7. Working on the Tim Rackley books, I became pretty close with the US Marshals Service crew in downtown LA. The deputies have been terrific, taking me to the range, on ride-alongs, introducing me to the Explosive Detection Canine Team (which, in my rough draft, I referred to as the Explosive Canine Team, which calls to mind lobbing exploding dogs at fugitives). I’d finished a long day of pestering everyone with various questions and we’d wound up down in the basement where some of the guys were practicing hand-to-hand combat. And one of the deputies (who was slightly and understandably chaffing at that point about my intrusion into his work day) asked if I would volunteer. Volunteer. Sure. It’s a learning experience, right? Let’s just say that I had a roommate in college who was 6’6”, 280, and a wrestler (an Ohio wrestler for those of you who know what that means). And when said roommate played let’s-make-Hurwitz-a-ragdoll, his facility at tying me into knots paled in comparison to the indignities visited upon me in that basement. By the end, it felt like a V.C. Andrews novel.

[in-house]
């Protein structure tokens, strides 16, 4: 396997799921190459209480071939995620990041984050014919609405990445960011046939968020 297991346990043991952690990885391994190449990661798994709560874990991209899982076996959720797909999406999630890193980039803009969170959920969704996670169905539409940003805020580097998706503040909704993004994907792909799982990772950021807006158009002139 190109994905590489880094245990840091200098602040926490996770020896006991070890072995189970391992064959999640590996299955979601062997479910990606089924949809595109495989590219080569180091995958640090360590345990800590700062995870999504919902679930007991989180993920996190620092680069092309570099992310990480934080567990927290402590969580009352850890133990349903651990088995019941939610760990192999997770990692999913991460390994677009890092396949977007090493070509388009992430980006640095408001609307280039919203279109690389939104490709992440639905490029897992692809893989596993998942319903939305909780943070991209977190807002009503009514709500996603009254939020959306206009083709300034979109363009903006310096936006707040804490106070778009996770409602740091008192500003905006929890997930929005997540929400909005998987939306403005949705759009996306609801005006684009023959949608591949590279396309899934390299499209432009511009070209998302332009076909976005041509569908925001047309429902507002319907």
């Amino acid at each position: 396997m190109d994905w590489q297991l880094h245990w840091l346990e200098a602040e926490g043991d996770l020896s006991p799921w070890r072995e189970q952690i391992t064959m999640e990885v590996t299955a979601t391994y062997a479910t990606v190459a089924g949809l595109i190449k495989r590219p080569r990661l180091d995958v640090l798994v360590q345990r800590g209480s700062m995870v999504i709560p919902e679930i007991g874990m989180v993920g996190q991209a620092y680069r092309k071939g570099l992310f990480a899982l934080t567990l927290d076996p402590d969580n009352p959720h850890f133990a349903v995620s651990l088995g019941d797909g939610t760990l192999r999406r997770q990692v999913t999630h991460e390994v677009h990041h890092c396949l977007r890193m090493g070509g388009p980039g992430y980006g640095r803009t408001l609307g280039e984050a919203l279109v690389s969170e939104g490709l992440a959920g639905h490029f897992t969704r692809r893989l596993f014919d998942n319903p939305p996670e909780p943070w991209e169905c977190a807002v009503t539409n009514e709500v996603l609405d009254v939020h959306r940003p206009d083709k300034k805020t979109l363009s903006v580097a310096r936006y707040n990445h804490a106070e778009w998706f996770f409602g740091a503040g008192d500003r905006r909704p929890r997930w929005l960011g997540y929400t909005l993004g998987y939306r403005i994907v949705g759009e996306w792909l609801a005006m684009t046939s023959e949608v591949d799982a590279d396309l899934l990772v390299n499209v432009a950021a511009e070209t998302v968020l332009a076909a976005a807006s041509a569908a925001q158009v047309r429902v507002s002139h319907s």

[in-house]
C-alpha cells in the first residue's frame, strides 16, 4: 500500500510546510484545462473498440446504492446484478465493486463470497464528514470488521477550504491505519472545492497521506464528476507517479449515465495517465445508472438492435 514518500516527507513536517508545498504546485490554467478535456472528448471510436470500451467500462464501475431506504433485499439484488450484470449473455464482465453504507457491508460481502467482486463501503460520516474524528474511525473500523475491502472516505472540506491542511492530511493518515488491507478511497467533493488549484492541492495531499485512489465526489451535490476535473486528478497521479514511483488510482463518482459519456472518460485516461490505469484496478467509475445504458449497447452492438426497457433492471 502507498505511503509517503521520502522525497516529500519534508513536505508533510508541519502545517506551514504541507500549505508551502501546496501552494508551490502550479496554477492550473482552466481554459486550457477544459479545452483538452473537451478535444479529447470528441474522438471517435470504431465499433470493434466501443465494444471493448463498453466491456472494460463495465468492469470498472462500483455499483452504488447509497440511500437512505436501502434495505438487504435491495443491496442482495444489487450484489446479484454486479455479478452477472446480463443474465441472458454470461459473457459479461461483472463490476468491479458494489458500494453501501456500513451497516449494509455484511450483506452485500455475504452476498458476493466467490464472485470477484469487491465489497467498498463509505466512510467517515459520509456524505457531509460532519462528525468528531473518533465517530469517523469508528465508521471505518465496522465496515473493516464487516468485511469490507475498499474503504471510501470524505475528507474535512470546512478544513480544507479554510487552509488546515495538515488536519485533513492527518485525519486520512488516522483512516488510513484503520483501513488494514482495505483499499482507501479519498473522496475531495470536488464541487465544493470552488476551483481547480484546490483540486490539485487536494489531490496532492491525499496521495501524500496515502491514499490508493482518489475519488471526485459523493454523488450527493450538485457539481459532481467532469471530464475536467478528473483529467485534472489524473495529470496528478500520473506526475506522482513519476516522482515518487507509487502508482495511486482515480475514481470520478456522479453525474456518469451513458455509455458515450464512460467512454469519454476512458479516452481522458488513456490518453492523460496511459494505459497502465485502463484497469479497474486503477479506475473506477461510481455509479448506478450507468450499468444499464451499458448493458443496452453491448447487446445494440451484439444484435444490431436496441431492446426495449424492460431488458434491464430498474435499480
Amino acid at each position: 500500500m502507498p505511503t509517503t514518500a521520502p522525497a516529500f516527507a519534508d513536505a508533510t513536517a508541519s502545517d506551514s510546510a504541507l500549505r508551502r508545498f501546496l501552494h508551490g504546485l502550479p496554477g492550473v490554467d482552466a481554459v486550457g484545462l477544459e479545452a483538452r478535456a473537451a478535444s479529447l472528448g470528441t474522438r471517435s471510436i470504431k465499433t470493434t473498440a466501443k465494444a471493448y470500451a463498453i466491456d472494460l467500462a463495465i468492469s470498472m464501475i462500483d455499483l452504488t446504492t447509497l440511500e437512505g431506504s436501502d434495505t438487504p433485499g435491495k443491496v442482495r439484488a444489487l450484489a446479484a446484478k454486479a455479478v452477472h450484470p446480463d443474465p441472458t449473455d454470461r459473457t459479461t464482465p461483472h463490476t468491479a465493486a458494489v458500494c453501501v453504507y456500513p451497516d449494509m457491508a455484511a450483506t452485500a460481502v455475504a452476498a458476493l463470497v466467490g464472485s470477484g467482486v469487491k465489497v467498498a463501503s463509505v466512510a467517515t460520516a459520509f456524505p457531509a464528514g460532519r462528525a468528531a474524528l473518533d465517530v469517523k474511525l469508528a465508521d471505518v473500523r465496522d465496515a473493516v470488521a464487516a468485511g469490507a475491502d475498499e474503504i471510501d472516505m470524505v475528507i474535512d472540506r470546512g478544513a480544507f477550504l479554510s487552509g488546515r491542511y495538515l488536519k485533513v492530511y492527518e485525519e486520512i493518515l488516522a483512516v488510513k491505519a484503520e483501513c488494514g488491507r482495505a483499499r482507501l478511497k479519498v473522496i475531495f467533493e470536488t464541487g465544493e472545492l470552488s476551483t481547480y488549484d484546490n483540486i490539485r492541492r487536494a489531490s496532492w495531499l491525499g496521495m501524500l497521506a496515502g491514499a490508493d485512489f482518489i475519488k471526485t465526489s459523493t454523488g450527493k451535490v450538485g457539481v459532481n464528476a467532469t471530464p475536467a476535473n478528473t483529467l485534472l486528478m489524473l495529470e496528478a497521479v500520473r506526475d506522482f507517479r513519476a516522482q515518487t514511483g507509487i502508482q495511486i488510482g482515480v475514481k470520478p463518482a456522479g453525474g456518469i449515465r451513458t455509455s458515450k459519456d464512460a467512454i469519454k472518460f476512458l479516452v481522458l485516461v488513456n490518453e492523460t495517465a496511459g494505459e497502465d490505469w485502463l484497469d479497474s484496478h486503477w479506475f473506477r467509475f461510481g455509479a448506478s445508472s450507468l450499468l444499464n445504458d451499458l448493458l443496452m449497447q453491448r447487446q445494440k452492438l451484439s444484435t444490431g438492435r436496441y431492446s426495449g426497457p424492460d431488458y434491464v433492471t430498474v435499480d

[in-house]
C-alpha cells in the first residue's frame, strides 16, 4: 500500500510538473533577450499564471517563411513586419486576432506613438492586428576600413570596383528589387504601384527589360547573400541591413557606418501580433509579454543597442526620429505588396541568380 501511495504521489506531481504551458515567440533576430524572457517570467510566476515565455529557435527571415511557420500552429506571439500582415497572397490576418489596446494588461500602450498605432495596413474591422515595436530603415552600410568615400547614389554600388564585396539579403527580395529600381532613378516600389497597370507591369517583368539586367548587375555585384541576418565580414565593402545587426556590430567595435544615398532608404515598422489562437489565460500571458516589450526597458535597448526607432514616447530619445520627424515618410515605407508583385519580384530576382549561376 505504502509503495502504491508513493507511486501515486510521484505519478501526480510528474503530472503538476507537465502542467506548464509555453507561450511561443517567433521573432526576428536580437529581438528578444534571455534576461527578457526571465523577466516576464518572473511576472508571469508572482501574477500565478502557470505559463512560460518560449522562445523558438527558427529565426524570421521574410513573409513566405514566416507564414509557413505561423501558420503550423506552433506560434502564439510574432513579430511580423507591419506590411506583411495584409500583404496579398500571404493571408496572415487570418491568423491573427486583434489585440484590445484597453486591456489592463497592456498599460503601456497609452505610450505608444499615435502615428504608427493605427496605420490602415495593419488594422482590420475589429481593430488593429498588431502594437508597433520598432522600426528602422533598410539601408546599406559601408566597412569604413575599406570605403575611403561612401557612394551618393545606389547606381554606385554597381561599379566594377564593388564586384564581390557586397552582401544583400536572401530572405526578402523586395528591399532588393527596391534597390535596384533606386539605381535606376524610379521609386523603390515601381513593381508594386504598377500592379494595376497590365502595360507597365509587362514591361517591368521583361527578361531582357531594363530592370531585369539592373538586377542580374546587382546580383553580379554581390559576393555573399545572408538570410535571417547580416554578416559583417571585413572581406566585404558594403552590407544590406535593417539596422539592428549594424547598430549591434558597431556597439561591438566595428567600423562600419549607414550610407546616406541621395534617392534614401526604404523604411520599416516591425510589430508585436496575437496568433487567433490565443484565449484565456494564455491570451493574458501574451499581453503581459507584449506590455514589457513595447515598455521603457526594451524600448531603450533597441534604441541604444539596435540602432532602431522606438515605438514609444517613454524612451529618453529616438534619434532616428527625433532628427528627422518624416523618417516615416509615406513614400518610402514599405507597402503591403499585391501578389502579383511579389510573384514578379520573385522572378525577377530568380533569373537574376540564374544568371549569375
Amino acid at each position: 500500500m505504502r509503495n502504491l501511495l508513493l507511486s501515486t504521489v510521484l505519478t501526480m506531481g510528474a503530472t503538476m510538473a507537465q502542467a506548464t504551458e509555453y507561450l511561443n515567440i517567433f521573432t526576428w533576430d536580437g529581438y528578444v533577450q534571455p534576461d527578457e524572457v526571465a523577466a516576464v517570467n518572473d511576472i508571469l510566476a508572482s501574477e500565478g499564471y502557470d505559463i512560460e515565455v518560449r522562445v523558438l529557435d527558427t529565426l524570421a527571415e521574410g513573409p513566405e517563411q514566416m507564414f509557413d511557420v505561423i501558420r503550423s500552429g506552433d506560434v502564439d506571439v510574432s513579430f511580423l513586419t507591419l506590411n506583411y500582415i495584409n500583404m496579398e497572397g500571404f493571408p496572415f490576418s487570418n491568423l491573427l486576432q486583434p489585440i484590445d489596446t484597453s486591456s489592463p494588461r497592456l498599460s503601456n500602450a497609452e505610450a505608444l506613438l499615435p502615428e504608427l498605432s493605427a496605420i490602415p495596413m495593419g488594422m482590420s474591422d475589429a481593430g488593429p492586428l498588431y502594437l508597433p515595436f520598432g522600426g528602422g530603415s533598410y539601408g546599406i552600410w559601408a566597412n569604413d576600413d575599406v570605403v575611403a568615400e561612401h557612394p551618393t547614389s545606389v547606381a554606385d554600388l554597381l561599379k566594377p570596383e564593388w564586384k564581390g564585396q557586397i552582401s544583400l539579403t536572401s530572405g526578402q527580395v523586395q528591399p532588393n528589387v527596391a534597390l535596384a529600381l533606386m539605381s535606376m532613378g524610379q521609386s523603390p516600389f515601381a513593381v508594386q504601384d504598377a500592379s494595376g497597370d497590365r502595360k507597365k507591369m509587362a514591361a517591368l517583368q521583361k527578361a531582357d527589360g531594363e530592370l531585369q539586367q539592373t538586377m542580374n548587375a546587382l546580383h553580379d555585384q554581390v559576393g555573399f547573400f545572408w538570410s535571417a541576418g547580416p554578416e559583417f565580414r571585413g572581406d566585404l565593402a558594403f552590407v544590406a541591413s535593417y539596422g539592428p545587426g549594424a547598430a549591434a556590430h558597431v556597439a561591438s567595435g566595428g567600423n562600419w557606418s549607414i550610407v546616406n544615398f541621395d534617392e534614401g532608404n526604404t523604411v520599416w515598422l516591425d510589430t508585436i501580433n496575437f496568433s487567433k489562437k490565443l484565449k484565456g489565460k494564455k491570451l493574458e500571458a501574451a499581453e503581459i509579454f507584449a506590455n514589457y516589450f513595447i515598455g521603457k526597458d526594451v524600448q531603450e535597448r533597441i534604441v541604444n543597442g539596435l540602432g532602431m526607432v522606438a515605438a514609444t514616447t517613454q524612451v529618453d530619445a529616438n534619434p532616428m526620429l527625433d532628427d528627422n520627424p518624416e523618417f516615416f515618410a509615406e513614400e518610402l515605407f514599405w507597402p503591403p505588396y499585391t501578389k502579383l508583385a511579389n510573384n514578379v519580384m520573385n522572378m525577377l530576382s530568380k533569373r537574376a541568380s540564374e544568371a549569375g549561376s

6. My second thriller, Minutes to Burn, takes place in Galápagos. And I had to get some very specific data about a species of praying mantis that is prevalent there (don’t ask—it beats underwater basket weaving). The esteemed Darwin Station located just outside of Puerto Ayora on Santa Cruz was pretty much the only place that had what I needed. But access can be a bit tricky. So I became a visiting scientist for the day, talking my way into the place on fake credentials so I could pore over a few of their studies. Great fun and the easiest Ph.D. I ever didn’t earn.